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Getting a healthy start? Nudge versus economic incentives

Author

Listed:
  • Rachel Griffith
  • Sarah Smith
  • Stephanie von Hinke Kessler Scholder

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Abstract

We compare the effects of economic incentives with a “nudge” (a policy intervention that aims to influence behaviour through changing the “choice architecture”) in relation to improving dietary choices. We study a large-scale, nationally-implemented policy – the UK Healthy Start Scheme – that aimed to increase fruit and vegetable consumption. The policy combined standard economic incentives with elements of nudge, the most important of which is a potential labelling effect. We show that the scheme was successful; the estimated intention to treat effect indicates that spending on fruit and vegetables increased by 15 per cent, or roughly two-thirds of a portion per household per day. The response can be attributed entirely to the economic incentive effects; there is no evidence of any effect from the nudge aspects of the policy.

Suggested Citation

  • Rachel Griffith & Sarah Smith & Stephanie von Hinke Kessler Scholder, 2014. "Getting a healthy start? Nudge versus economic incentives," The Centre for Market and Public Organisation 14/328, Department of Economics, University of Bristol, UK.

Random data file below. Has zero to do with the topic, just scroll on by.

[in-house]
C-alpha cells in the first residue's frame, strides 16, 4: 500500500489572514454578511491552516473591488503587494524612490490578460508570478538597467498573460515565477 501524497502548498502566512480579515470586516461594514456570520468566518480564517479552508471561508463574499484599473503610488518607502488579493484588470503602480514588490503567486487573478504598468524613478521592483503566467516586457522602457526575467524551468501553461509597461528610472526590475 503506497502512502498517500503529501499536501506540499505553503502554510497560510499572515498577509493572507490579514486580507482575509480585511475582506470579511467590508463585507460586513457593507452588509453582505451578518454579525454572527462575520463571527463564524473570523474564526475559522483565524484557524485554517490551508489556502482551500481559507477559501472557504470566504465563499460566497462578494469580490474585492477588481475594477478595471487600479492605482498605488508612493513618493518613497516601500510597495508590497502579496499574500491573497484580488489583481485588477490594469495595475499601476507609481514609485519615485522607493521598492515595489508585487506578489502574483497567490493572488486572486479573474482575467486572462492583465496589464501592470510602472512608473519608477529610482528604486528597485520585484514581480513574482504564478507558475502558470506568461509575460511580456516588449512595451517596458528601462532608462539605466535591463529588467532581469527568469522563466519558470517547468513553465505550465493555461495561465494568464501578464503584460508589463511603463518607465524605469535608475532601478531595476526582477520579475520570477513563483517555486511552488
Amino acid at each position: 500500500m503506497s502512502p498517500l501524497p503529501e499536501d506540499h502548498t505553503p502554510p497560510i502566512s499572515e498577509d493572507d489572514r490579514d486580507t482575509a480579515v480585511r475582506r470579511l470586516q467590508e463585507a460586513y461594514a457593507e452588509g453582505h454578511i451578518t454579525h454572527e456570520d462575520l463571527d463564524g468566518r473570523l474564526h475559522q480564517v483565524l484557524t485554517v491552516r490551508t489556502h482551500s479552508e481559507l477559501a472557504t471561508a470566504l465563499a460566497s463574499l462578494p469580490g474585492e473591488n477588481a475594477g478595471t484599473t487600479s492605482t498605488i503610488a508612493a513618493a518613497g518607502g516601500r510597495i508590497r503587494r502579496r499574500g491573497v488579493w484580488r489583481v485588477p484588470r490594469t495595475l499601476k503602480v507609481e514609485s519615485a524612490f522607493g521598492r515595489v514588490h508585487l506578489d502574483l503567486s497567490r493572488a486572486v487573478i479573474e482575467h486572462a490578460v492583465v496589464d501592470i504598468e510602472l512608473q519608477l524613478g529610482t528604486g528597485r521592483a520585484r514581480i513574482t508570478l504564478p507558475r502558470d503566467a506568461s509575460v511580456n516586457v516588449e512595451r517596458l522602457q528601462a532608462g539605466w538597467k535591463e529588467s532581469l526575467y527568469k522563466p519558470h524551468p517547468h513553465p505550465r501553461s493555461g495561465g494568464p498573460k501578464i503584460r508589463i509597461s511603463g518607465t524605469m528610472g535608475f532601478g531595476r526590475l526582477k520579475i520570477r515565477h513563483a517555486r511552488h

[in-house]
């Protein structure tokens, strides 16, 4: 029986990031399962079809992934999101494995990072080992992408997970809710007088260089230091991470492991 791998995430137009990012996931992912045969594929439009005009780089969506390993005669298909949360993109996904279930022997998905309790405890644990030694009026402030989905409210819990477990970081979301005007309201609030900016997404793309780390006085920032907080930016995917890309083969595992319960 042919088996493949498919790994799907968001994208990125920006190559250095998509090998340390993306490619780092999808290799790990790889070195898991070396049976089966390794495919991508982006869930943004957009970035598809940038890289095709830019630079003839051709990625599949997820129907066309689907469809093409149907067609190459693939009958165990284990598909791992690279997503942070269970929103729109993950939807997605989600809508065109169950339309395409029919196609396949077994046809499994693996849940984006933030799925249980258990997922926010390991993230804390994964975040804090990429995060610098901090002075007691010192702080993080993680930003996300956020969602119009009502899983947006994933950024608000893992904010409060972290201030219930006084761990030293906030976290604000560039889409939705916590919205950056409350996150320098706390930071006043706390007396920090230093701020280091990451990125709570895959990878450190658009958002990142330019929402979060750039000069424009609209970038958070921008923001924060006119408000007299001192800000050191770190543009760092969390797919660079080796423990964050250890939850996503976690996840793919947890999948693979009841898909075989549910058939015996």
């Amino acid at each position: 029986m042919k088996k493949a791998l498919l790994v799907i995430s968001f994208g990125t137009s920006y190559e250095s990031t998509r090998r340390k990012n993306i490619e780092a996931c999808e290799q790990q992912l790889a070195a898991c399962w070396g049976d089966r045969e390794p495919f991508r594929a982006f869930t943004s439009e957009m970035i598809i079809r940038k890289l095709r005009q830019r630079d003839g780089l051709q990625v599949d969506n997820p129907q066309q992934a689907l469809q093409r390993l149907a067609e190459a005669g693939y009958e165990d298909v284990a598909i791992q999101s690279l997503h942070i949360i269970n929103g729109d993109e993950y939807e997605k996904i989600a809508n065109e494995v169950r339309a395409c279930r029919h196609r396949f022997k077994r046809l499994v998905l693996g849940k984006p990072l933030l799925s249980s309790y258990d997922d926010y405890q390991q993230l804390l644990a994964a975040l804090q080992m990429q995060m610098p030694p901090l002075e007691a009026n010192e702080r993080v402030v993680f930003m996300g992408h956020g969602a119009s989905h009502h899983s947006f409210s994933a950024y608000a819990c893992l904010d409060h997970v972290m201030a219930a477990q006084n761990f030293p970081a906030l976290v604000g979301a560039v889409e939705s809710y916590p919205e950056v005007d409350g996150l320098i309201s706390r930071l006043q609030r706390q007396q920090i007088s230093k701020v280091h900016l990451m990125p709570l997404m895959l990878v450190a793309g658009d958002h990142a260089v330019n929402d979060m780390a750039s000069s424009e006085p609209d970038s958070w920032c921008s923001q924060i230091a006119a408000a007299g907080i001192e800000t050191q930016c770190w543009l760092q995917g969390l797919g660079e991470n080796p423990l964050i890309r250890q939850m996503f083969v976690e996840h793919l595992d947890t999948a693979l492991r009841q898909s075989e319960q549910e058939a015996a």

• Handle: RePEc:bri:cmpowp:14/328
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    File URL: http://www.bristol.ac.uk/cmpo/publications/papers/2014/wp328.pdf
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    References listed on IDEAS

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    More about this item

    Keywords

    dietary choices; nudge policies; targeted benefits;

    JEL classification:

    • D12 - Microeconomics - - Household Behavior - - - Consumer Economics: Empirical Analysis
    • I18 - Health, Education, and Welfare - - Health - - - Government Policy; Regulation; Public Health

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